Here are 5 comments from visitors that I think are worth restating in a post as they each address larger issues facing many of us who design, develop, deploy and maintain church and/or charity websites. The format will be a brief on what the original article stated, and then snippets of what the commenter contributed; so in no particular order:
In this post, I associated my extensive studies of spiritual abuse with a number of the problems that face church website design and development that include, heavy-handed deacons, know-it-all pastors, and/or congregational curmudgeonry.
In a John 11:35 response, utoo73 offers the following in a 12 paragraph comment:
I am currently suffering through many of the same issues with my church.Â As a board member, I stated from the beginning that my covenant was with the congregants of our church.Â I have found that this was more than a little impossible mission given the construct of the church …
… Today, after 5 weeks of sheer hell in which I and other active members of volunteer committees were repeatedly told that we were “not coming from a spiritual place” by our ministers.Â Where the President of the Board, even after being advised of these abuse and seemingly worked as a mole for the ministers, while assuring me they were working towards resolution, brought a small measure of vindication for myself and others who have held tightly to the spiritual truth that “all of us” are created by and within God …
… Unfortunately, for me, the cut may have been to deep for me to remain in my church.Â I will see once I have helped my Board put into place safeguards to assure that situations such as have occurred over the past 5 weeks, NEVER devolve to the place where congregants must leave to find peace & safety from the very place where they should be receiving comfort.
One doesn’t need to read too many of my posts to realize that I’m all into the Web 2.0, disruptive technology that Google provides. That said, there is an old aphorism that warns “not everything that glitters is gold” – in this post, I point outÂ some of the potential risk that come along with the rewards of moving your church office to Google Aps.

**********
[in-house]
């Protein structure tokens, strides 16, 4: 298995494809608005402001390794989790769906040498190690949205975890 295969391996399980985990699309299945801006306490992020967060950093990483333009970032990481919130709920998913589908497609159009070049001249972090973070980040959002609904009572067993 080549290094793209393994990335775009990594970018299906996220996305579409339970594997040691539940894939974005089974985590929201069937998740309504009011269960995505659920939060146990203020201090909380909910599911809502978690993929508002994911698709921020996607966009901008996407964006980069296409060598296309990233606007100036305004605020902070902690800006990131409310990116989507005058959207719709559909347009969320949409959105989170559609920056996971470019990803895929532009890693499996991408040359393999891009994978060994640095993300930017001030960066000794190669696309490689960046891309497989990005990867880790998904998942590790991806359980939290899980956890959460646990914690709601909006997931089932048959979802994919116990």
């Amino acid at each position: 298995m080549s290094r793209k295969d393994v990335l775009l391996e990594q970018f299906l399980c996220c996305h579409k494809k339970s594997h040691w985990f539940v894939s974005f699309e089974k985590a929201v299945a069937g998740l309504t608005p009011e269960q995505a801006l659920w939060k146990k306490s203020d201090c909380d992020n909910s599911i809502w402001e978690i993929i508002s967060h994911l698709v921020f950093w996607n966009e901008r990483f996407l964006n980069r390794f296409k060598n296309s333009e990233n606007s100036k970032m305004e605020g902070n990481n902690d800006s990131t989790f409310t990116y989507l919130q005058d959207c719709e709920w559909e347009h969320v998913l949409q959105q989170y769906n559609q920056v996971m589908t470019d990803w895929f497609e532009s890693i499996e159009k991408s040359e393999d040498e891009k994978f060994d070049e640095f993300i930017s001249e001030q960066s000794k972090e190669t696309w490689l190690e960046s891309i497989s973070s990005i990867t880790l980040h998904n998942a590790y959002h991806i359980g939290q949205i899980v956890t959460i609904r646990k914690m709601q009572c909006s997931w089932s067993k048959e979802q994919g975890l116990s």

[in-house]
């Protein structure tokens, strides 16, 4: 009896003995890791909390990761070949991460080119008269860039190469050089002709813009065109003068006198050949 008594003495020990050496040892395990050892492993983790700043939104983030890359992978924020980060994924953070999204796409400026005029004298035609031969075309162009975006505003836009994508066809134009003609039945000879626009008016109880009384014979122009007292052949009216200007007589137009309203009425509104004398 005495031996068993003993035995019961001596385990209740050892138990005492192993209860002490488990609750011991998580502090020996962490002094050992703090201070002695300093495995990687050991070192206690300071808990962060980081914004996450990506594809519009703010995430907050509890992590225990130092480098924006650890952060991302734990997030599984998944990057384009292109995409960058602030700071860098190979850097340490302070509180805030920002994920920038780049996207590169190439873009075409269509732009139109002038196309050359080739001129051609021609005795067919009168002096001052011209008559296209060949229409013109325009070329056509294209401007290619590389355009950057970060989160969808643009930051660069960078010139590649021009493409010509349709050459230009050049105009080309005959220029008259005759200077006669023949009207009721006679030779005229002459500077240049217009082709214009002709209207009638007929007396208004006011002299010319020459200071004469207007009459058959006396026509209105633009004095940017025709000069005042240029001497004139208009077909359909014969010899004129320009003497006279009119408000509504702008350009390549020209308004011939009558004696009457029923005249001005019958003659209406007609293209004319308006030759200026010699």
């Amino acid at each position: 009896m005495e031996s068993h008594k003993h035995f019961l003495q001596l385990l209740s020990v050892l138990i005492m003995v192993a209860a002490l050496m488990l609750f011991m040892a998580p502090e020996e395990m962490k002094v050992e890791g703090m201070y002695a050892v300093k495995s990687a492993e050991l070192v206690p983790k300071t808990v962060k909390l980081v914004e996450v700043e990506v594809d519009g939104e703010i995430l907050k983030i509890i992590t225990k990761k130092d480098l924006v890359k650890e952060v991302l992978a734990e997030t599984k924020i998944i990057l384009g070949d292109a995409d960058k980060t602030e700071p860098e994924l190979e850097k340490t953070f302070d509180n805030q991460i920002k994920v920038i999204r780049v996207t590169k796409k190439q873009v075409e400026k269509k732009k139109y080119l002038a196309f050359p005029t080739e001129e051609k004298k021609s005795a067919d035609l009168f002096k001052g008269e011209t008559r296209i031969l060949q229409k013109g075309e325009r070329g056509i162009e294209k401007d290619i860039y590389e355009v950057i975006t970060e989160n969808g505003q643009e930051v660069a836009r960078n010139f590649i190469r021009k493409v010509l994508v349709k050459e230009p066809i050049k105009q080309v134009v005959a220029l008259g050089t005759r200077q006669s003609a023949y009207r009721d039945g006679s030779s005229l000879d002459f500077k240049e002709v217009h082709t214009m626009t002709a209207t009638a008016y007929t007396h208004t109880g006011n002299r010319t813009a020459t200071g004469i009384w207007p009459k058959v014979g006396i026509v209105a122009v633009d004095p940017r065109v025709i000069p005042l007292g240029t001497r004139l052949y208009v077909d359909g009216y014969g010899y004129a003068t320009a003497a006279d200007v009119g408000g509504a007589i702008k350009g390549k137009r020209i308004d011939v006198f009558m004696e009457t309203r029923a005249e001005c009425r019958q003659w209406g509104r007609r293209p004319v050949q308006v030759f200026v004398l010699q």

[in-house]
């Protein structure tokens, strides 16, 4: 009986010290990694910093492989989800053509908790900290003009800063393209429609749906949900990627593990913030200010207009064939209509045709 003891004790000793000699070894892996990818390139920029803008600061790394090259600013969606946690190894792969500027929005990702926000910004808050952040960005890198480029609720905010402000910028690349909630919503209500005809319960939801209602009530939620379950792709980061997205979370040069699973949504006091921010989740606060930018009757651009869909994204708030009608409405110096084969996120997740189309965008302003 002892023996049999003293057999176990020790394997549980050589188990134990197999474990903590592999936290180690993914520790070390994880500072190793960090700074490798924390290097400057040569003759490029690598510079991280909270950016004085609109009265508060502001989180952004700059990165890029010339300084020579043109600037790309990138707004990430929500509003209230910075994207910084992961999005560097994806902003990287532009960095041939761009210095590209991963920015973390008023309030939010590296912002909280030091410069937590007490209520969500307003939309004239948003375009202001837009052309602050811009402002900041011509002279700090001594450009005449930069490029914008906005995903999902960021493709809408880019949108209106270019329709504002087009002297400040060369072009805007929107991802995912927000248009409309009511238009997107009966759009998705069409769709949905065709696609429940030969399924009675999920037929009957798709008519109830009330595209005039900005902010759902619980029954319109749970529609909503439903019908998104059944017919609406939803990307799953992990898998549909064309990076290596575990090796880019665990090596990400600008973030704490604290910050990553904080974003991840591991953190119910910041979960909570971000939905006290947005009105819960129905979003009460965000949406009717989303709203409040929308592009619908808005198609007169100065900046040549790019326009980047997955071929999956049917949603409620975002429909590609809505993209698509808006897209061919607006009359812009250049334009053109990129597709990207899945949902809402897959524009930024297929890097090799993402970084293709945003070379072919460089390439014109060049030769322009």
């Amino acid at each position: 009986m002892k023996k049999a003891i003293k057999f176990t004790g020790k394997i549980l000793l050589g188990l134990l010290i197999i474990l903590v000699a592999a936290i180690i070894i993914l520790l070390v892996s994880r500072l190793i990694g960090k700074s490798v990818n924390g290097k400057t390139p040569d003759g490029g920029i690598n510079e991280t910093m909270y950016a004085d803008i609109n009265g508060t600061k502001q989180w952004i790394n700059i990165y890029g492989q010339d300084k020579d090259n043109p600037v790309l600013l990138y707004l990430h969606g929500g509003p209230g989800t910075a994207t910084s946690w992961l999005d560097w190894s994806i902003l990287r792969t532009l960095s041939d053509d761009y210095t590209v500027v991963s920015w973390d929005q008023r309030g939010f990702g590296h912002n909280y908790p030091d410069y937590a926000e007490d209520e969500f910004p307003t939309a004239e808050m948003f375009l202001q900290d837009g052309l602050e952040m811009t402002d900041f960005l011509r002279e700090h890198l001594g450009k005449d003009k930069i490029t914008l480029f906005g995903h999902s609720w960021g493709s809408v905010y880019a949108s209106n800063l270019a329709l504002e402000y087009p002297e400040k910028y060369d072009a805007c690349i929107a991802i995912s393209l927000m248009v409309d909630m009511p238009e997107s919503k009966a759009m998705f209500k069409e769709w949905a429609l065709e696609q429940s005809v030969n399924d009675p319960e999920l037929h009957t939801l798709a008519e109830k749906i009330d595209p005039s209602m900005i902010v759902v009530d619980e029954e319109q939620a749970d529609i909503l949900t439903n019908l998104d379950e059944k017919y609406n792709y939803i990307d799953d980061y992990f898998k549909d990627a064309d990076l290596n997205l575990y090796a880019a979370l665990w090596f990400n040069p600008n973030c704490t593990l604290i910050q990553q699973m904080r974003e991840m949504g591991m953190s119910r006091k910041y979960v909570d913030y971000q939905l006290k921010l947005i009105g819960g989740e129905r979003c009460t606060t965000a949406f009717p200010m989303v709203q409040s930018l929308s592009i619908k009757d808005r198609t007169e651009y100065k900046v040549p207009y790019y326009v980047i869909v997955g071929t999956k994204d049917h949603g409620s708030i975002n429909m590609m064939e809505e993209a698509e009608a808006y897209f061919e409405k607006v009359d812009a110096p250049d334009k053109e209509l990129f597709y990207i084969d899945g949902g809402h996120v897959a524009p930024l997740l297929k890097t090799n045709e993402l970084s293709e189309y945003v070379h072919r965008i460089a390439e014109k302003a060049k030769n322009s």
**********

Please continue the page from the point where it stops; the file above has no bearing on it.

My wife manages the church phone list for our small church (120 or so members). Itâ€™s just an Excel spreadsheet. She uploaded it to Google spreadsheets to give it a try and sent me an invite to edit it. Would make keeping it current a lot easier.
When I followed the link, it immediately let me see all the content. Every church memberâ€™s address, phone number, email addresses, kids names and birthdays. All of it. I wasnâ€™t even logged into Google yet. I was shocked. I couldnâ€™t edit it, but once I logged into Google I could.
I was never given any authentication info for logging into the document nor was I asked to verify that I was the person who was given access. How did Google know that I was authorized to edit it?
In preparation for my journey to the Hashemite Kingdom of Jordan, I wrote an article describing some of the precautions I was taking that might be useful to other traveling abroad on week-long mission trips.
One of the most interesting pieces of advice I heard on password strength was that, these days, the majority of cracking attempts happen remotely, not locally, so youâ€™re actually safer creating very strong passwords, and then writing them down and keeping them in a physically secure place.
This is the post where I basically tell pastors and graphic artists many times in many ways “you are not your user.” From what I gather of the “great cloud of witlessness” that’s still out there in terms of church web sites, I’d have to say they’ve got their fingers in their ears while singing “la-la-la, I can’t hear you …”
Iâ€™m not sure whether to slap the back of the head for your attitude or slap your back for being so right. I build web sites and tools for a living, and as I read your posts I am torn between the two extremes.
While on the one hand, I want to say â€œYes! I HATE when I see that. It cheapens the message and condescends to the viewer,â€ on the other I am half afraid that as I read through the rest of your site (oops, blog!) I am going to come across a web site I helped a well-meaning church put together.
In a post that drew ALOT of fire, criticism and personal hate-mail, I took the opportunity of Tammy Faye Bakker’s death as yet another example why the dysfunction of the evangelical church in the U.S. is fails the Body. A point recently quantified by the Pew Research’s recent publication of a survey entitled ‘The Religious Landscape of the United States ‘
Contrary to some of the more … um … impassioned “love notes” I received, long time HYCW friend and frequent commenter, b2blog offers these words of encouragement in response to my ‘1 Timothy 4:1‘ message:
Great post Dean!!!!
As parents, we might have called this a â€˜teachable momentâ€™. One that pastors are letting slip by.
I donâ€™t get Tammy, never did. Your post explained much about why she is important. Having the ability to discuss that â€˜over the water coolerâ€™ is important friendship evangelism, if we faithful are being prepared for it. Which, you are right, we arenâ€™t. Weâ€™d rather hide from the fact that she represents our faith.
Once again, thanks to ALL who leave comments here (in love) – all but a few are fun and useful to read – and I appreciate hearing from y’all.
So don’t be shy!